Among the authors who left us too soon is Eleanor Taylor Bland, who passed away in 2010.
She gave us complex characters, starting with African-American police detective Marti MacAlister, who was introduced in Dead Time (published in 1992).
The author’s legacy continues with the fourth annual Eleanor Taylor Bland Crime Fiction Writers of Color Award, which is now open for submissions.
Administered by Sisters in Crime, the award honors the memory of Taylor Bland with a $1,500 grant to an emerging writer of color, male or female, who has not yet published a full-length work.
The deadline for submission is June 15, 2017, and the winner will be announced on or before August 1, 2017. Guidelines for submission can be found at Sisters in Crime's website.
The award was created in 2014 with a bequest from Bland’s estate “to support Sisters in Crime’s vision statement that the organization should serve as the voice for excellence and diversity in crime writing.”
The grant is intended to support the recipient in activities such as workshops, seminars, conferences and retreats, online courses, and research activities required for completion of their debut crime fiction novel or story collection.
Recipients include Maria Kelson (2014), Vera H-C Chan (2015), and Stephane Dunn (2016).
Here’s a link to a video with past winners describing the award.
Anyone who has spent time around mystery writers knows that, overall, they are a generous bunch.
Yes, of course, there are a few who are not. But most mystery writers you meet are quite nice, happy to meet other authors and readers.
I have witnessed writers thanking fans for reading their books and immediately introducing those readers to another writer they might like.
And, as many of us witnessed a couple of weeks ago, mystery writers’ concern for each other goes beyond the printed word.
This was proven during the 71st annual Edgars banquet, held April 27 at New York's Grand Hyatt Hotel.
Incoming Mystery Writers of America president Jeffery Deaver was in the middle of introducing the presenter who would announce the Edgar for best young adult novel when he passed out. He managed to brace himself as he went down.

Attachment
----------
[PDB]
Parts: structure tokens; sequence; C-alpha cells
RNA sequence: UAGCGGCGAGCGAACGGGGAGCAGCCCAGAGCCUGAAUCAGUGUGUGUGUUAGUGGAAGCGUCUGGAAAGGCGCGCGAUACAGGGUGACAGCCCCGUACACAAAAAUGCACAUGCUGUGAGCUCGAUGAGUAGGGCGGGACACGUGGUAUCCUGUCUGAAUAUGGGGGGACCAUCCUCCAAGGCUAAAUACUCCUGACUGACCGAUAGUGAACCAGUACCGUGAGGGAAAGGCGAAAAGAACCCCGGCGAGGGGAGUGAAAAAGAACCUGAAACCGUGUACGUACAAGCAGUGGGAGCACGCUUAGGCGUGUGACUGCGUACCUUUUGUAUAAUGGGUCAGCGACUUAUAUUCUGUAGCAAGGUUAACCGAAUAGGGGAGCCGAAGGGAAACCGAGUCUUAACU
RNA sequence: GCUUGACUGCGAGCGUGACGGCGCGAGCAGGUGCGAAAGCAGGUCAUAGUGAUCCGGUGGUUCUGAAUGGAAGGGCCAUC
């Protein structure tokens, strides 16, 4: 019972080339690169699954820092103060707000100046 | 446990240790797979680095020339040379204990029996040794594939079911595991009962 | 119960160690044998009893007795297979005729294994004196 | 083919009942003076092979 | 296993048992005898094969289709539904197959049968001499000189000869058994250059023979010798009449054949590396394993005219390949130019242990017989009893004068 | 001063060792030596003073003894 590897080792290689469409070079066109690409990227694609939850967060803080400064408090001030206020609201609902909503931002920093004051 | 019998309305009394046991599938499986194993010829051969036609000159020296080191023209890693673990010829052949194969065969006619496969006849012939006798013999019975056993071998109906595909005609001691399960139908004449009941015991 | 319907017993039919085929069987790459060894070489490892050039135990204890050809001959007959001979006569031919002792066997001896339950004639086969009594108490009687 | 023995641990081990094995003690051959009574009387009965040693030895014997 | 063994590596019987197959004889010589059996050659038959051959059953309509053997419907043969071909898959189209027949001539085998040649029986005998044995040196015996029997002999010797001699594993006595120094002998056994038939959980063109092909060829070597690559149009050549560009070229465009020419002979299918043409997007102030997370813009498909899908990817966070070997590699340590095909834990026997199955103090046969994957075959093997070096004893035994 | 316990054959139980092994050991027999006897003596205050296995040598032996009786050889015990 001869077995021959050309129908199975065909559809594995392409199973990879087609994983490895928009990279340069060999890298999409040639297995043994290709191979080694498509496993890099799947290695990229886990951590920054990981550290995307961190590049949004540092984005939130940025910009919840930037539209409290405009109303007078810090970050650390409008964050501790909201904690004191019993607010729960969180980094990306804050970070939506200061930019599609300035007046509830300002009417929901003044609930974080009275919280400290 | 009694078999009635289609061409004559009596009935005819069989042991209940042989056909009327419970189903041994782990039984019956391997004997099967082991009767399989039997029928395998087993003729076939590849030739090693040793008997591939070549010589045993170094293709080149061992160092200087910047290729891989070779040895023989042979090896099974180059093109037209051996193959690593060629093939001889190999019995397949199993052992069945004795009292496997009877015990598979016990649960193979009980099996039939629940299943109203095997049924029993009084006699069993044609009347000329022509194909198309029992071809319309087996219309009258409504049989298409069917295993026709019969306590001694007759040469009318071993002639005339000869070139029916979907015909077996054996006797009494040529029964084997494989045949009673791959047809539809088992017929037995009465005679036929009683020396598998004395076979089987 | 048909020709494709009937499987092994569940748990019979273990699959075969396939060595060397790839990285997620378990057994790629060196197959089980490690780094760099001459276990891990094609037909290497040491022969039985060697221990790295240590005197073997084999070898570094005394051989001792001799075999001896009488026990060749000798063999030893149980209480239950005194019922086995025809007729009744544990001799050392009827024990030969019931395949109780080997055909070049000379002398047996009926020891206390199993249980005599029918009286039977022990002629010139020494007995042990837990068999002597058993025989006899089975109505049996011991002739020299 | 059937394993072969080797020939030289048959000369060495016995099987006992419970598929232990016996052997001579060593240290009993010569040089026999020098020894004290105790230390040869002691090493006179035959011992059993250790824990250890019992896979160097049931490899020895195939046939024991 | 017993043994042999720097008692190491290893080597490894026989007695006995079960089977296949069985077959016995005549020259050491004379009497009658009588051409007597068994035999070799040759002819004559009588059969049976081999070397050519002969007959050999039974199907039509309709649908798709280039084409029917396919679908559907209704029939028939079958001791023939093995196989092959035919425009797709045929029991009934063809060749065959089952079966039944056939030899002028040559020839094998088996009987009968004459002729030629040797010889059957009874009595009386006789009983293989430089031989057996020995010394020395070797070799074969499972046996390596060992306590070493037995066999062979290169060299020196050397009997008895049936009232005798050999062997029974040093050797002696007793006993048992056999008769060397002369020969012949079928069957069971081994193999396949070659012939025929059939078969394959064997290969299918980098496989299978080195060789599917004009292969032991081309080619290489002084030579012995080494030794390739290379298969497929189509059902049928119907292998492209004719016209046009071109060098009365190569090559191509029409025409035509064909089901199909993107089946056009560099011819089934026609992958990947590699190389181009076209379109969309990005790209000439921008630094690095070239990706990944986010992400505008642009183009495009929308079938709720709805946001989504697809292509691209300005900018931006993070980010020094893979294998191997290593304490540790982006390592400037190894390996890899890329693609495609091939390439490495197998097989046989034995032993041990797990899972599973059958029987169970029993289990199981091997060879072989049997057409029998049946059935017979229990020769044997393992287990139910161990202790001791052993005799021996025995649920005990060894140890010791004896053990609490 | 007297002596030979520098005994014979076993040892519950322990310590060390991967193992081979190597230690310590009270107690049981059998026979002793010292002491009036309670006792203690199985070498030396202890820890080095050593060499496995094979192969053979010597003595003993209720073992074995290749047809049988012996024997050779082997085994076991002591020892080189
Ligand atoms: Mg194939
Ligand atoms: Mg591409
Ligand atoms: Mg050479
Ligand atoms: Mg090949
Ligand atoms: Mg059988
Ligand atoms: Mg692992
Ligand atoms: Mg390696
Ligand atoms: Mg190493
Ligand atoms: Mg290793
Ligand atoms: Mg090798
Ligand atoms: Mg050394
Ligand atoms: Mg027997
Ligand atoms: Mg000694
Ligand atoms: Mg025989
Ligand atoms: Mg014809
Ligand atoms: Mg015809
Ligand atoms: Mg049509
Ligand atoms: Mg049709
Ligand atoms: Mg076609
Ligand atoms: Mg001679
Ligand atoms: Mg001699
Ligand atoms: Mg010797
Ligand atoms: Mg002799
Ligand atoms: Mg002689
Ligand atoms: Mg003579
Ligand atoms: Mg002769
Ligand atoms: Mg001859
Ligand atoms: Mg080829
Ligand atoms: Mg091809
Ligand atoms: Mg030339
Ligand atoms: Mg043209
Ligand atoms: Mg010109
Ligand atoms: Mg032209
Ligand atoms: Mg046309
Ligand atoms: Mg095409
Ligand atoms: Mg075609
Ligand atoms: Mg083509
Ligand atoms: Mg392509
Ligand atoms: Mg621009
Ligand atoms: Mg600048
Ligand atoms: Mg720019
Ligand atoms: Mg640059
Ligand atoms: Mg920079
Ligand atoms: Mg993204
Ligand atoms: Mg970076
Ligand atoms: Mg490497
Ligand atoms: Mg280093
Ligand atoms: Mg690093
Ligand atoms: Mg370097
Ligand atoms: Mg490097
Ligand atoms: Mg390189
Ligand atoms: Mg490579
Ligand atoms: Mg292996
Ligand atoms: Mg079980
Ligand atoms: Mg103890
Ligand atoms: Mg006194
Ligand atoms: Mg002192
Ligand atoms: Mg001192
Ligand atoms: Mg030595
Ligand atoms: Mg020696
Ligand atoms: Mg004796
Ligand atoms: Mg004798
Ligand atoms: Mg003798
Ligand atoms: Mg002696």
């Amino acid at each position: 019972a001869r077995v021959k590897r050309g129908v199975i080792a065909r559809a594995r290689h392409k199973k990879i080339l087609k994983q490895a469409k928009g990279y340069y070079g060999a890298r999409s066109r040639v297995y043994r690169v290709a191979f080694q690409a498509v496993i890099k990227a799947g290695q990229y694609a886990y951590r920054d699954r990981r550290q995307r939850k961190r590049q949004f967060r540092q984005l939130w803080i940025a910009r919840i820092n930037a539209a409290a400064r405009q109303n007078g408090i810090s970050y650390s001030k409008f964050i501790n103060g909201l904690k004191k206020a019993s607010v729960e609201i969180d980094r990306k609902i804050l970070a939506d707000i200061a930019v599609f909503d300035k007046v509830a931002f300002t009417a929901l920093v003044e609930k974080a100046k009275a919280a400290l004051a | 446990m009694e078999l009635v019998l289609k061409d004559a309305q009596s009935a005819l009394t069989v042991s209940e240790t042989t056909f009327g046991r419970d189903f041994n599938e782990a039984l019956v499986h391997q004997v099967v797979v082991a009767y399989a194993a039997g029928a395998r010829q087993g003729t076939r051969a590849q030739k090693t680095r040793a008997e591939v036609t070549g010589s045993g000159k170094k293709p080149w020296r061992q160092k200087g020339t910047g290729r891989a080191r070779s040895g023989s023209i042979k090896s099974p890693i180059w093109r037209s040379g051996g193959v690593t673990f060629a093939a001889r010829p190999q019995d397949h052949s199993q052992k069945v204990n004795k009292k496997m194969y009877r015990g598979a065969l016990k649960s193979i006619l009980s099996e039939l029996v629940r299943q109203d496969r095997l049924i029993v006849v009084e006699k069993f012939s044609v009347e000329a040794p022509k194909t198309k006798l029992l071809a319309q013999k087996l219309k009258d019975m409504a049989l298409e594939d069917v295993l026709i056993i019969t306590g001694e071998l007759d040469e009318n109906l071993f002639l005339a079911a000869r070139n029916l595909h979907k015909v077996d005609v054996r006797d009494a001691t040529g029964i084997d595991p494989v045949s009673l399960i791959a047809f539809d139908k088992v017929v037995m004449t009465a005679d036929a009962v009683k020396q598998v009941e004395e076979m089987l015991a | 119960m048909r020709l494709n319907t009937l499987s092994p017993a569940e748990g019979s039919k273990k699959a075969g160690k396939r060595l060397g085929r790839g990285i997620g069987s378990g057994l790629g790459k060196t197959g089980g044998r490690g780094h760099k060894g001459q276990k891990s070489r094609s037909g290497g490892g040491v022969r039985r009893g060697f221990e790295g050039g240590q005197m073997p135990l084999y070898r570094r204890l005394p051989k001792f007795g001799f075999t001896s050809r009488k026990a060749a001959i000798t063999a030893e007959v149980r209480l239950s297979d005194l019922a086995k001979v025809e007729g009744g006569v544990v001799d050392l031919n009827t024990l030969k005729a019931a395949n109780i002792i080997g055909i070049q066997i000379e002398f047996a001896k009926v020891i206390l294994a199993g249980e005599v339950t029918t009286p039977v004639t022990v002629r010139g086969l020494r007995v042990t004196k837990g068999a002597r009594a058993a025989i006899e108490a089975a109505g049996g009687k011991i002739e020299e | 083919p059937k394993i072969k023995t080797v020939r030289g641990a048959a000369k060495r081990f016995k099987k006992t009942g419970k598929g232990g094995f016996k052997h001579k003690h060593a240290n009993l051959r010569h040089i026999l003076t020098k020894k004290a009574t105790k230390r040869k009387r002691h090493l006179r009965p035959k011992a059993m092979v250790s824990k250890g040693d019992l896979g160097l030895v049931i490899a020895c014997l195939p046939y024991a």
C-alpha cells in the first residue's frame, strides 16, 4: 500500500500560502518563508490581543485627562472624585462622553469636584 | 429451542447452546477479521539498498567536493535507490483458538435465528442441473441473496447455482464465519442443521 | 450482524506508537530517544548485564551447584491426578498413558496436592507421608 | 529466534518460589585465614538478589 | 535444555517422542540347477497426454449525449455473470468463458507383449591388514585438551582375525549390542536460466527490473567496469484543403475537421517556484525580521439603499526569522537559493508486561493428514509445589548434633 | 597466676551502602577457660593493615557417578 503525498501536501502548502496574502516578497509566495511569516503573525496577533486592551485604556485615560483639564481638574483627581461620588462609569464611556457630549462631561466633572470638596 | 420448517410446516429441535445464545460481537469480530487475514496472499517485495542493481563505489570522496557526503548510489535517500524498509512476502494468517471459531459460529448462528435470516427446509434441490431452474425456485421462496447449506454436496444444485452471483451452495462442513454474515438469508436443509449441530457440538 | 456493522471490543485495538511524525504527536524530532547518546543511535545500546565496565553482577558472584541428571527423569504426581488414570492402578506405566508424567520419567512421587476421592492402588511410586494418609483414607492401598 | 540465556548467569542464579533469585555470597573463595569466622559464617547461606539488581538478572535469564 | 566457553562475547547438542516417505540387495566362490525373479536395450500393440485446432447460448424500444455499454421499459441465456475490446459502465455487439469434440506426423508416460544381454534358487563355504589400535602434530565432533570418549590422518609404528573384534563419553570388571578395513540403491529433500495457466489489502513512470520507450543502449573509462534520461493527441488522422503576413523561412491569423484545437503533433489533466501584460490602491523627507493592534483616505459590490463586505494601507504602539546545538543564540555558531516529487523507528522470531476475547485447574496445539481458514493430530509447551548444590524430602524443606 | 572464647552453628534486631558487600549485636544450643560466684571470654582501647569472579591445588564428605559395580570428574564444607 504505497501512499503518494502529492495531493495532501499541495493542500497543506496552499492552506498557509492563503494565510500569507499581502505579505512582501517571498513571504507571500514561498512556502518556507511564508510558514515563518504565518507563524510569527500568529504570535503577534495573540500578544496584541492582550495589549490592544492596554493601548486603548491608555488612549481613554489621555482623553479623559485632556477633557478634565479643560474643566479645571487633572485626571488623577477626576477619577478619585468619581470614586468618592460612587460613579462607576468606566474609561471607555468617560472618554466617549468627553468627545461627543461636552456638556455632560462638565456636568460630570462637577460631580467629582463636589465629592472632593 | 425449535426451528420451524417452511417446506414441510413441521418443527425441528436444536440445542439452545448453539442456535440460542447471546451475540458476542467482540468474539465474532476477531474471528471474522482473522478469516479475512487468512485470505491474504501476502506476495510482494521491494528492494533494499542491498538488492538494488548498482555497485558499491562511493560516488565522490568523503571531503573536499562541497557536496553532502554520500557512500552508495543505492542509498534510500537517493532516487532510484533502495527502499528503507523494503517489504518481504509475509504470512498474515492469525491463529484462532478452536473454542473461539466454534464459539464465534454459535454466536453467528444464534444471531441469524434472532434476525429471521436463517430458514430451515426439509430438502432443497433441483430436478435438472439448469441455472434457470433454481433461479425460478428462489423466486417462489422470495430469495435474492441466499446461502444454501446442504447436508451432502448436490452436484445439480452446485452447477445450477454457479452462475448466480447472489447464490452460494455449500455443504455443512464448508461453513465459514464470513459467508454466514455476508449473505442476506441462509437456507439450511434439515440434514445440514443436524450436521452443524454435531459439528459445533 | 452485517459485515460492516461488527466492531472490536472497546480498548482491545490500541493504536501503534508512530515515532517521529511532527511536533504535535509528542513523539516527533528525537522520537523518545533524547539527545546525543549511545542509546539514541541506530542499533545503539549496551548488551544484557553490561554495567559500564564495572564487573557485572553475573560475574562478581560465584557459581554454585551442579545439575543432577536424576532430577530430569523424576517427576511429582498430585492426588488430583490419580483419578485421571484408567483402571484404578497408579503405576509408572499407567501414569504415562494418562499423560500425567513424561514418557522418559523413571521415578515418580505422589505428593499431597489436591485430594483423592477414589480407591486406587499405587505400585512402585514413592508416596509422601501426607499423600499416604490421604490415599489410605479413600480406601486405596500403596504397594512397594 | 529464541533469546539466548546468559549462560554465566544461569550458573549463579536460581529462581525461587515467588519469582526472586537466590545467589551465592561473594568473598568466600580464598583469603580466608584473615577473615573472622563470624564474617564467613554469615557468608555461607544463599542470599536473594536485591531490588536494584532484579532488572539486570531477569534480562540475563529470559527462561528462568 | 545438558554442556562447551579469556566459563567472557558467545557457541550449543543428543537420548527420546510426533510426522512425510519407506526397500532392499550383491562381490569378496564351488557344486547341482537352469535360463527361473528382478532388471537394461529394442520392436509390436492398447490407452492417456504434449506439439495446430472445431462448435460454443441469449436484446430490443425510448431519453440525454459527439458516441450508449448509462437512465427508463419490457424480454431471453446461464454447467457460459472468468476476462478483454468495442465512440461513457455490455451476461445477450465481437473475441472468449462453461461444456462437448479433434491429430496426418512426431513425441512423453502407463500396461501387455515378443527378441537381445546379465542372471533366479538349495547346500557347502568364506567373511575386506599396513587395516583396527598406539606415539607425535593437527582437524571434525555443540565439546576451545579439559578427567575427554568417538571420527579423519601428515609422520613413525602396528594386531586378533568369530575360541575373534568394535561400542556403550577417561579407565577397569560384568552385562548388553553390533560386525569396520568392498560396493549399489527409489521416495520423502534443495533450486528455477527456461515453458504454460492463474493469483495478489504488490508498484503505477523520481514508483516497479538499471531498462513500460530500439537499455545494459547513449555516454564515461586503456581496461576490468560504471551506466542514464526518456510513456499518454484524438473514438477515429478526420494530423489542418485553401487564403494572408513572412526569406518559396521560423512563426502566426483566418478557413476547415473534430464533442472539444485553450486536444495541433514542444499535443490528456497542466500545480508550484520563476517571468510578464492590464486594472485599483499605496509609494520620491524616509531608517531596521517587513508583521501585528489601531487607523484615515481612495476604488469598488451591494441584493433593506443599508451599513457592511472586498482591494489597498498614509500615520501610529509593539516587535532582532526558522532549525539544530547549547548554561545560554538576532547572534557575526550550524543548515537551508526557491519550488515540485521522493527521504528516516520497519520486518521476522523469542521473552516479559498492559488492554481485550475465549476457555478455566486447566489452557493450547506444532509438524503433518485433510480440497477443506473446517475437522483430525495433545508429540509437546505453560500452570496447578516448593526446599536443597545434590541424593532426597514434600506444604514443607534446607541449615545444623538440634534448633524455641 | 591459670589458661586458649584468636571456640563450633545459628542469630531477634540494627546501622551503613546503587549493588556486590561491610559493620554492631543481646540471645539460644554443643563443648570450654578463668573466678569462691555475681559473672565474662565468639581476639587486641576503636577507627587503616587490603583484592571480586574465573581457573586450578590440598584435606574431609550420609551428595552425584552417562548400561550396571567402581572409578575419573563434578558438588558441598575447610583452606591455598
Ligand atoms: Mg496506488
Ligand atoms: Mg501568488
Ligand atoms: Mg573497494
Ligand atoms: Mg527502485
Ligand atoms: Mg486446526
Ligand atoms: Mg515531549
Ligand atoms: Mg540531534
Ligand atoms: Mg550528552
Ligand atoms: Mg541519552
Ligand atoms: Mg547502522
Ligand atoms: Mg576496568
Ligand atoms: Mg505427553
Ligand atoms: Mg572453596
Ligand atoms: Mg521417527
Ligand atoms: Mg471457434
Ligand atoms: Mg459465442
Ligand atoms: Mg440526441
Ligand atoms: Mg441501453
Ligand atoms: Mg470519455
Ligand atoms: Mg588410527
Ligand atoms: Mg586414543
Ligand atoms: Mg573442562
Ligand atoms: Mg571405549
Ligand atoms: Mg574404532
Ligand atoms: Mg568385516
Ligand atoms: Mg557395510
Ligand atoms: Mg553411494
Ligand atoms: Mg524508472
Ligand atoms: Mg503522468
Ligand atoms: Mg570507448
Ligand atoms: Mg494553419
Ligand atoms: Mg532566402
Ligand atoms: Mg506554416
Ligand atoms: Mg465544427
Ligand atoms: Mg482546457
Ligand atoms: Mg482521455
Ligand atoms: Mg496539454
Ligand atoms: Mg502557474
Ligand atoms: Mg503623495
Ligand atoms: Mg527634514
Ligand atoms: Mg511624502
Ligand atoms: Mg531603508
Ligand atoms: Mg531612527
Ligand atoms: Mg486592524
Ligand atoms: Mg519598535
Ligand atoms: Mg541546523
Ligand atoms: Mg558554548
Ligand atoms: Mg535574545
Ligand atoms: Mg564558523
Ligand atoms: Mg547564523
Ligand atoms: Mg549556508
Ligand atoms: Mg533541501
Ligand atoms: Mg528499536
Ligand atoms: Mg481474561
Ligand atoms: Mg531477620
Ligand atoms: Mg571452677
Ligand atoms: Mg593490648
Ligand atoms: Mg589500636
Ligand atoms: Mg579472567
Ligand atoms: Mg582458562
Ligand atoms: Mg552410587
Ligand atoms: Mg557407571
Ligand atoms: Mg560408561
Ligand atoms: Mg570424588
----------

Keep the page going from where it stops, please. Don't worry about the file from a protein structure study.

One minute Deaver was reading a poem called “The Death of Reading,” about being a writer:
“I’ve got what I think is the very best job.
I have no commute; I can dress like a slob.
I get paid to make up things—isn’t that neat?—
Just like at the White House and 10 Downing Street.”
And the next minute he was on the floor.
Immediately, Deaver was surrounded by other authors who held his head and comforted him while others were on the phone calling for help. The rest of us had the good sense to sit still and not get in anyone’s way.
The Edgars were halted for about half an hour until the EMS arrived, and Deaver was able to walk out on his own with the medics. As soon as it was possible, MWA executive vice president Donna Andrews swung into action and flawlessly—and smoothly—led the rest of the evening.
The happy news is that Deaver is doing fine and posted a thank you and update on his Facebook page. Although he has canceled his U.K. tour for his new novel, The Burial Hour, he plans to make his Italian tour in June.
But the rush to help Deaver wasn’t the only moment of kindness at the Edgars.
Just after Mary Higgins Clark had given out the aptly named Mary Higgins Clark Award to Charles Todd, she began to make her way down, when it appeared she needed a bit of assistance.
But let me refer to author Brendan DuBois, who had a closer view: “At [the] Edgar Awards banquet, I saw a sweet and charming sight: Mary Higgins Clark was on the stage, having just given out the award named for her to Charles Todd, and then as the very talented and sweet 89-year-old author slowly maneuvered her way down the steps, the awesome Lee Child instantly got up from his table and assisted her down,” DuBois posted on his Facebook page.
DuBois also was on the stage with Deaver, adding “there were a number of folks there, but Lyndsay Faye sticks out in my mind, her glamorous gown spread on the stage, sitting right next to Jeff, cracking jokes and calming everyone down.”
DuBois, whose latest novel is Storm Cell, continued: “Both events sort of struck me as a metaphor for the mystery community. We write, edit, sell, and read stories about some of the most despicable acts of humanity, but we are one close-knit community, and we tend to look out for each other and lend a helping hand—whether the literary one or the real one"
DuBois added, “I'm glad and honored to be a part of it.”
I certainly agree with him.
Organizing the Edgars is no small task and each year it goes well. Even when the unexpected happens, the MWA team was ready.
For a list of all Edgar winners and nominees, visit our blog.